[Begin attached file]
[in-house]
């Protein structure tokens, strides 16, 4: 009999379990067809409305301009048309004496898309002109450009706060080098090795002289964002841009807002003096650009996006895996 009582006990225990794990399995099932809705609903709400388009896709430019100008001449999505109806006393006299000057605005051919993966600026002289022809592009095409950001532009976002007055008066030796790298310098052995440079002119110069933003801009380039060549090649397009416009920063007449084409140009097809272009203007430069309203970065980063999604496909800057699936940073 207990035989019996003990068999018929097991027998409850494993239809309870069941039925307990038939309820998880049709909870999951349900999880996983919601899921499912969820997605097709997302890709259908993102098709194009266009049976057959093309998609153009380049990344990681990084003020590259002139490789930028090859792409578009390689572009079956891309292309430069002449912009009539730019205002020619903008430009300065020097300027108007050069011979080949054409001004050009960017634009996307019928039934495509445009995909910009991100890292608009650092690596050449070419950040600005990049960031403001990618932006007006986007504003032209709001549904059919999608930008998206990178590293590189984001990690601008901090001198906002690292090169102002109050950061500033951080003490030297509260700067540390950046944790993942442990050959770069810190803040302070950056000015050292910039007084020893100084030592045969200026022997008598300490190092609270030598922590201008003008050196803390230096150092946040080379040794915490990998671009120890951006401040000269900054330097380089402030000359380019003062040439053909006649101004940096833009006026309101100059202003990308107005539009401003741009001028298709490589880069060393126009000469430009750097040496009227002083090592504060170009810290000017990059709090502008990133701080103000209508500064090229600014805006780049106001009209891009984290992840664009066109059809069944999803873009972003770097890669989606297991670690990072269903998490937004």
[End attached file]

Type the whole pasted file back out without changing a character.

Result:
[in-house]
């Protein structure tokens, strides 16, 4: 009999379990067809409305301009048309004496898309002109450009706060080098090795002289964002841009807002003096650009996006895996 009582006990225990794990399995099932809705609903709400388009896709430019100008001449999505109806006393006299000057605005051919993966600026002289022809592009095409950001532009976002007055008066030796790298310098052995440079002119110069933003801009380039060549090649397009416009920063007449084409140009097809272009203007430069309203970065980063999604496909800057699936940073 207990035989019996003990068999018929097991027998409850494993239809309870069941039925307990038939309820998880049709909870999951349900999880996983919601899921499912969820997605097709997302890709259908993102098709194009266009049976057959093309998609153009380049990344990681990084003020590259002139490789930028090859792409578009390689572009079956891309292309430069002449912009009539730019205002020619903008430009300065020097300027108007050069011979080949054409001004050009960017634009996307019928039934495509445009995909910009991100890292608009650092690596050449070419950040600005990049960031403001990618932006007006986007504003032209709001549904059919999608930008998206990178590293590189984001990690601008901090001198906002690292090169102002109050950061500033951080003490030297509260700067540390950046944790993942442990050959770069810190803040302070950056000015050292910039007084020893100084030592045969200026022997008598300490190092609270030598922590201008003008050196803390230096150092946040080379040794915490990998671009120890951006401040000269900054330097380089402030000359380019003062040439053909006649101004940096833009006026309101100059202003990308107005539009401003741009001028298709490589880069060393126009000469430009750097040496009227002083090592504060170009810290000017990059709090502008990133701080103000209508500064090229600014805006780049106001009209891009984290992840664009066109059809069944999803873009972003770097890669989606297991670690990072269903998490937004």